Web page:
The business layer 204 serves as the engine between the presentation layer 202 and the data layer 206. In the present embodiment, the business layer 204 can predict future capacity situations in one or more pieces of equipment being reviewed, and can predict exhaust conditions among the pieces of equipment. The business layer 204 may have many different components, such as listed in Table 4, below.
Referring now to FIG. 5, the computer program 200 begins execution at step 250, where the network engineer defines a review. The engineer can define the review by selecting one or more pieces of equipment, and various parameters for the equipment. The engineer can also used predefined rules, or modify rules as desired.
At step 252, data relevant for the review is tracked. In the present embodiment, the data may be acquired by the TIRKS inventory system 208. The data is provided in a raw format. This data acquisition may occur over repeated intervals for a time span specified at step 250.
At step 254, the data is analyzed. The analysis is based on the previously provided rules. For example, the data can be accumulated in a predetermined manner, such as is required by a job justification story.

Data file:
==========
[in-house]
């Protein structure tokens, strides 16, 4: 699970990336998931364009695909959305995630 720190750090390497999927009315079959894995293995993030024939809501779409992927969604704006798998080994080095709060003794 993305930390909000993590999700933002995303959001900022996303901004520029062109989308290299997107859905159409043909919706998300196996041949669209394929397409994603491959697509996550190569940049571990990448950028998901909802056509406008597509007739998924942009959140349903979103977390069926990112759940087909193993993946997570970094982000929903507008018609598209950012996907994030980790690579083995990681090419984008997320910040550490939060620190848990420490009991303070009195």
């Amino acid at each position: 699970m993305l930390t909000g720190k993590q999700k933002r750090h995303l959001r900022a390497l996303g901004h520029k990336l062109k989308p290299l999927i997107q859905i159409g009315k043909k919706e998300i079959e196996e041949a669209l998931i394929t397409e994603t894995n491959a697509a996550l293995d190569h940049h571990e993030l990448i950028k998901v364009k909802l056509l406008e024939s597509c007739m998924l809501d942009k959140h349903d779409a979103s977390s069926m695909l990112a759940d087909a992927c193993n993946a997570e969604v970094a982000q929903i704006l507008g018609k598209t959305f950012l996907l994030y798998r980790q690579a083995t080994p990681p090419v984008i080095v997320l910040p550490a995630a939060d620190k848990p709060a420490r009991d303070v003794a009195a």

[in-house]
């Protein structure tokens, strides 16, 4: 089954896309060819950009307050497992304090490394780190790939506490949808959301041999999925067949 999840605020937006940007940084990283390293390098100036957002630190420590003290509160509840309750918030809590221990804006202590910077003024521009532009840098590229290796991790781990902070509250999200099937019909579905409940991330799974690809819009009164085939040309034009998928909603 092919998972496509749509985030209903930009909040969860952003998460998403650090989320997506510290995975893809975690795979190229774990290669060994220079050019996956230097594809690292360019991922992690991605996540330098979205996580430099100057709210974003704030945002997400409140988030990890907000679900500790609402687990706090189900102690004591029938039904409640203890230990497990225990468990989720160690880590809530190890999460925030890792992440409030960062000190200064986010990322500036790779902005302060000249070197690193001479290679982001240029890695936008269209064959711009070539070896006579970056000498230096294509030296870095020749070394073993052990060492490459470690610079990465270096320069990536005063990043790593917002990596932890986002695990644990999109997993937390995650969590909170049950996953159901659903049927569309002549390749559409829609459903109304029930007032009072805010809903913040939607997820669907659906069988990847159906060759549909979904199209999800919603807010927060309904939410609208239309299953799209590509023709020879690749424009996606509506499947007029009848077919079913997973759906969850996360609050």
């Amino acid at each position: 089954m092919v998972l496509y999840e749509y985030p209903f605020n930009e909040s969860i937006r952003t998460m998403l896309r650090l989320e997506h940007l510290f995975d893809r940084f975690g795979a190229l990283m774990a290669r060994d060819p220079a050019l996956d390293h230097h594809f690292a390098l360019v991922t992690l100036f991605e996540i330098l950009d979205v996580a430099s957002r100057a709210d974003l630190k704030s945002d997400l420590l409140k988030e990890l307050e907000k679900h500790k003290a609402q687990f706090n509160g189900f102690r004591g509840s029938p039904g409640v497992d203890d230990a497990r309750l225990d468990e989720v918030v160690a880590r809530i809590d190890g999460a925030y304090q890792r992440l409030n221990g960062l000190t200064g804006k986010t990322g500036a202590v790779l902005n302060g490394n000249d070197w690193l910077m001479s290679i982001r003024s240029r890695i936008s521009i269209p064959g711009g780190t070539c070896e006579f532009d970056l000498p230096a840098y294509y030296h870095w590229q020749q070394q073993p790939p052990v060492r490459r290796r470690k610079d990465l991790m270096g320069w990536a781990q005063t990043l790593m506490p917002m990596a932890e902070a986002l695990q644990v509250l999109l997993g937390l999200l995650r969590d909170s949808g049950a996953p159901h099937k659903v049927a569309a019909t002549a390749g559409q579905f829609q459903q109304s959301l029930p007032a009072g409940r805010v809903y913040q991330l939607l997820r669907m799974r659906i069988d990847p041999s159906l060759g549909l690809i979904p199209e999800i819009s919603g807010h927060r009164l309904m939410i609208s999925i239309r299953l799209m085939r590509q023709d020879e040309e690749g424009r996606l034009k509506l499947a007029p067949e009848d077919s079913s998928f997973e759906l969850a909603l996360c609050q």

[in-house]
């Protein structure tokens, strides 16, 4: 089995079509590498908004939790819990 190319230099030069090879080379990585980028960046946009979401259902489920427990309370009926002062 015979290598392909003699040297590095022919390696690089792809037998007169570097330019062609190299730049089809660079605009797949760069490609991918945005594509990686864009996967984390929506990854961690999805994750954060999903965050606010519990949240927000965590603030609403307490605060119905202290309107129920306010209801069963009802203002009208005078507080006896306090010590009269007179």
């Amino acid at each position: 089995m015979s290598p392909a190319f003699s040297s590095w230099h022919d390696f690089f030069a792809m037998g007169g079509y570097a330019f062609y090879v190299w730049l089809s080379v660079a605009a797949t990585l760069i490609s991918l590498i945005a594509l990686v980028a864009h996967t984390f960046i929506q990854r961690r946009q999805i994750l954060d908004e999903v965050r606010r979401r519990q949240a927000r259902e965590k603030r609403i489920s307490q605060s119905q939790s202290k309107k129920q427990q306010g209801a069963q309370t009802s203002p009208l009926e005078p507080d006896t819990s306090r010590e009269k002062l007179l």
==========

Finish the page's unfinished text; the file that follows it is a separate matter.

Referring also to FIG. 6, in one embodiment, the data can be analyzed using an inference engine 300 to perform certain forecasts. For example, a prediction that the system under review will “exhaust” at a certain point in the future can be made. Execution of the inference engine 300 begins at step 302 where the data acquired at step 252 (FIG. 5) is loaded. This data represents actual equipment status. At step 304, the rule base is searched for a match. If the equipment matches a rule, then execution proceeds to step 306 where the rule is “fired.” A rule is fired by performing “consequences” of the rule. A consequence is an action or a conclusion that can be made from the particular piece of equipment. At step 308, the consequence is provided for further analysis or reporting. Upon completion of step 308, or upon a negative determination at step 304, execution returns to step 302 until all of the data has been parsed (determined at step 309). As a result, each piece of data that has a corresponding rule will be fired on.
Referring again to FIG. 5, at step 256, the data is organized into a predetermined format and reported. The data may be reported as a job justification story, in an email notification, and/or in various graphs. Since, in some embodiments, the program 200 may perform over an extended period of time, the data reporting step 256 may be repeated throughout the period of time, in similar or different reporting formats.